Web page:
These are specialized exercises that can help regain your strength, stability, and mobility. They can make you less likely to suffer future ankle sprains as well. (8)
You can start doing them if your pain level is close to zero. But if it flares up during or after exercises, you may be overdoing it. That’s also a sign that it may be time to have a physical therapy session.
Check this out: 12 physio-approved exercises for ankle sprains.
6) Go to a physical therapy clinic
Physical therapists are medical professionals trained to rehabilitate musculoskeletal injuries, including all types of ankle sprains.
We create a tailored treatment plan based on what you need to recover quickly. So for a moderate sprain, this usually includes:
- Cold and electrotherapy to reduce pain and swelling.
- Improve your ankle’s function with physical therapy exercises.
- Teach you strategies to continue your recovery at home.
This is the best choice of treatment if your ankle sprain isn’t getting better at home, or if you want to speed up your recovery.
Further reading: Physical therapy for a sprained ankle.
7) Get enough rest
The best amount of sleep varies from person to person. But for adults, research shows you should be getting at least 7 hours per night. (9)
The reason is that sleep allows your body to release hormones that stimulate healing and recovery. (10)
Getting any less of the recommended hours may not only leave you with less energy throughout the day, but it might also delay your return to health.
Expand: How to sleep with an ankle sprain?
5 Best treatments for severe ankle sprains
An audible snap followed by severe pain and swelling is a tell-tale symptom of a severe ankle sprain. (11)
These are grade III injuries, and the bad news is that they often take months to heal. It’s highly advisable to go to your doctor first to rule out a fracture.
Some of the treatments your doctor could recommend include:
1) RICE therapy
This is an acronym for rest, ice, compression, and elevation. Doing these 4 treatments, especially in the first week of your injury, can ease both pain and swelling. (3)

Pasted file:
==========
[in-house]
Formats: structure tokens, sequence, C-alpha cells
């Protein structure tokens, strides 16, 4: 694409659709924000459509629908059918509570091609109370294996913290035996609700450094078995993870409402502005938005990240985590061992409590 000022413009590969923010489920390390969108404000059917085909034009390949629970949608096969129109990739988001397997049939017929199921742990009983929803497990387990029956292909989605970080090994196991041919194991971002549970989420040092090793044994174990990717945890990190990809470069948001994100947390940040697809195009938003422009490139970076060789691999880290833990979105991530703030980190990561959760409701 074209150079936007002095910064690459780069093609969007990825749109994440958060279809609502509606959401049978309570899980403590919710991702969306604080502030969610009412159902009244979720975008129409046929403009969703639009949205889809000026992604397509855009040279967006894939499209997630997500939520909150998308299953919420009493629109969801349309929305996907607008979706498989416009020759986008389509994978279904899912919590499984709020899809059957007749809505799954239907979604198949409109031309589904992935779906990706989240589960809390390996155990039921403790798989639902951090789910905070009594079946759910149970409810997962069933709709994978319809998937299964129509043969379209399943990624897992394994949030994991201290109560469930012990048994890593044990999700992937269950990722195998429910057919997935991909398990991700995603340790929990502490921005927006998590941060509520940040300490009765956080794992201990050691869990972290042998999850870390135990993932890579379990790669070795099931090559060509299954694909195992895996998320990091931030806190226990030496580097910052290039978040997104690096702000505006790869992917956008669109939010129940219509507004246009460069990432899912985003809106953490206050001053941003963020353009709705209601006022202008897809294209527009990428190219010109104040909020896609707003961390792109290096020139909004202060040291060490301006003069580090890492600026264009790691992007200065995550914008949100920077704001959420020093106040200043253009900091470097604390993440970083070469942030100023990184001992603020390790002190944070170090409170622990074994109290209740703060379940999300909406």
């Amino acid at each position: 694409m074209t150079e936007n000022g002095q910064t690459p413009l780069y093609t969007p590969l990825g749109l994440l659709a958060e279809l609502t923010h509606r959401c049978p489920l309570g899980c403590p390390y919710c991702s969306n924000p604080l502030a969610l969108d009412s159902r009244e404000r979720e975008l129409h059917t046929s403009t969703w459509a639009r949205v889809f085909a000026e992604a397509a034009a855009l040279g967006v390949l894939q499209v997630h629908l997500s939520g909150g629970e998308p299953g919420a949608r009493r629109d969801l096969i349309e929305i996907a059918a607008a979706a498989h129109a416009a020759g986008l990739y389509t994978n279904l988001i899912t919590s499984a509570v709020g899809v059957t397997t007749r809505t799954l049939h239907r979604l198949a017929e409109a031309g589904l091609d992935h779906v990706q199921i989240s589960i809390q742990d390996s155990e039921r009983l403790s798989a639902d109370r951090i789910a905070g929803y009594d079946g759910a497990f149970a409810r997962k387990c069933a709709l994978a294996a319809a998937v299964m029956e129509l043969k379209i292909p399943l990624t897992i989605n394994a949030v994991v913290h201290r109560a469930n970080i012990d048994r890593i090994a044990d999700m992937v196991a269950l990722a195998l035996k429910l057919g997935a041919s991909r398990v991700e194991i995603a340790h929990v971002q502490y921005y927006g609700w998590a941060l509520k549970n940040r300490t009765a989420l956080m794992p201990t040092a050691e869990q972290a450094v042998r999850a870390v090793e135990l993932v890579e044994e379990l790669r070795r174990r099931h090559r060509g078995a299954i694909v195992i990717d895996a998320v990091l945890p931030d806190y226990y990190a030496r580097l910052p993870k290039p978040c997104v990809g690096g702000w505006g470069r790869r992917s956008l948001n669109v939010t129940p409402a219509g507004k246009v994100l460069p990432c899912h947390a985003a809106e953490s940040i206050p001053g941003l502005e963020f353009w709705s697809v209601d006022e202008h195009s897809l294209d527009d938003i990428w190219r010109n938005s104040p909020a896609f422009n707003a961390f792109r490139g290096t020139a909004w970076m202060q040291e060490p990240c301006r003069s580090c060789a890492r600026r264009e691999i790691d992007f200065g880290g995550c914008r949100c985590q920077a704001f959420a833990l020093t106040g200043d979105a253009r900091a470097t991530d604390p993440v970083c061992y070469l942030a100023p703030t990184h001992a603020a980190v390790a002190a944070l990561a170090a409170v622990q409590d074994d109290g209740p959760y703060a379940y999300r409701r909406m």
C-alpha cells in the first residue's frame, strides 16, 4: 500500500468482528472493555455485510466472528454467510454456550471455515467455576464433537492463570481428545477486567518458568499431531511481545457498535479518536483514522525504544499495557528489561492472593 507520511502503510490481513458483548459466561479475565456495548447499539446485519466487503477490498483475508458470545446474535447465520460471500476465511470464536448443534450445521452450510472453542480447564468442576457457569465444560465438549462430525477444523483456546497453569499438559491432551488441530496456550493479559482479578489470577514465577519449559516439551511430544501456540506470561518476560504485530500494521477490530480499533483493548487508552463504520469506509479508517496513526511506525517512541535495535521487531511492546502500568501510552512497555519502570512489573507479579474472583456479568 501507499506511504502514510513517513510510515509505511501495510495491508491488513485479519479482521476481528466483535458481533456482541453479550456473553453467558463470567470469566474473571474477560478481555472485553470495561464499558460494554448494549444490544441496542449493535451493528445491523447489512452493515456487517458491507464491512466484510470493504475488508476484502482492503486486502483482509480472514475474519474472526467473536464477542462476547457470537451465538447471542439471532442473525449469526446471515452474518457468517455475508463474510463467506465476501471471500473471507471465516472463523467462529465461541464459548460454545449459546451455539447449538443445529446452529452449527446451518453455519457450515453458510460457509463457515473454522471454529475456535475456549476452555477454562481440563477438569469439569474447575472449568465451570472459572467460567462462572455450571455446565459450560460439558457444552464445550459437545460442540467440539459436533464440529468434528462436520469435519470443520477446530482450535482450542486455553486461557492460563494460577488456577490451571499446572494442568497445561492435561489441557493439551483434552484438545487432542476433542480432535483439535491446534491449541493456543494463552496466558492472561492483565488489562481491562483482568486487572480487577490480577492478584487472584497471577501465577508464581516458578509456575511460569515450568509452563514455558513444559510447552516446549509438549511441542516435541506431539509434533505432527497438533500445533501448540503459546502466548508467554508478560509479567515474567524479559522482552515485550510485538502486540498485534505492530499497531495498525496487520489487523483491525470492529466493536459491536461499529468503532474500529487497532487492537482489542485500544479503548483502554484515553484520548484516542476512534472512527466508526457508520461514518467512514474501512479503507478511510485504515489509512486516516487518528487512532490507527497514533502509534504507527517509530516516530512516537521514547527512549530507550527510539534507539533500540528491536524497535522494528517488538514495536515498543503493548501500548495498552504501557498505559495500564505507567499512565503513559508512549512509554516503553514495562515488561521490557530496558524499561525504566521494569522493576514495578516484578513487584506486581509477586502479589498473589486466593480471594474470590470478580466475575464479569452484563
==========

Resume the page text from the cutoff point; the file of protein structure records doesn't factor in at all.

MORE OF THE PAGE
RICE might be better than POLICE therapy for now, due to how badly you injured your foot. Loading it before it’s ready can worsen your sprain.
2) Take your medications
There are over-the-counter (OTC) pain medications to help ease your severe pain. If they aren’t enough, then you might need prescription painkillers.
These are usually stronger than OTC drugs. Your doctor might also set strict rules you should follow, like when you should take the drug, to avoid side effects.
3) Wear a rigid ankle brace
A rigid type of brace might suit you well for your severe sprain. (11) They usually offer the highest level of support you can ask for in these garments, keeping your ankle steady and well-protected.
A few examples include a walking boot or a hybrid brace.
Related: Top walking boots for a sprained ankle.
4) Physical therapy
As the worst type of ankle sprain, your physio will likely spend some time with pain-reducing techniques initially. This involves hands-on techniques, electrotherapy, and cold therapy, to name a few.
Afterward, your therapist will give you a set of therapeutic exercises once you are more comfortable moving your ankle. They could potentially prevent repeated ankle sprains, apart from enhancing your recovery.
Evidence suggests that this isn’t always necessary, not even in grade III sprains. This is because it may not help prevent complications, reduce costs, or minimize risks compared to conservative options. (11)
With that said, some patients do benefit from this. It can fix other issues that could come along with your sprain such as (11):
- Unstable ankle fractures.
- Tendon tears.
- Cartilage lesions.
2 Best treatments for chronic ankle sprains
You fall under this type if you are still experiencing pain or repeat sprains +12 months since your initial injury. Medically, we call this condition chronic ankle instability. (8)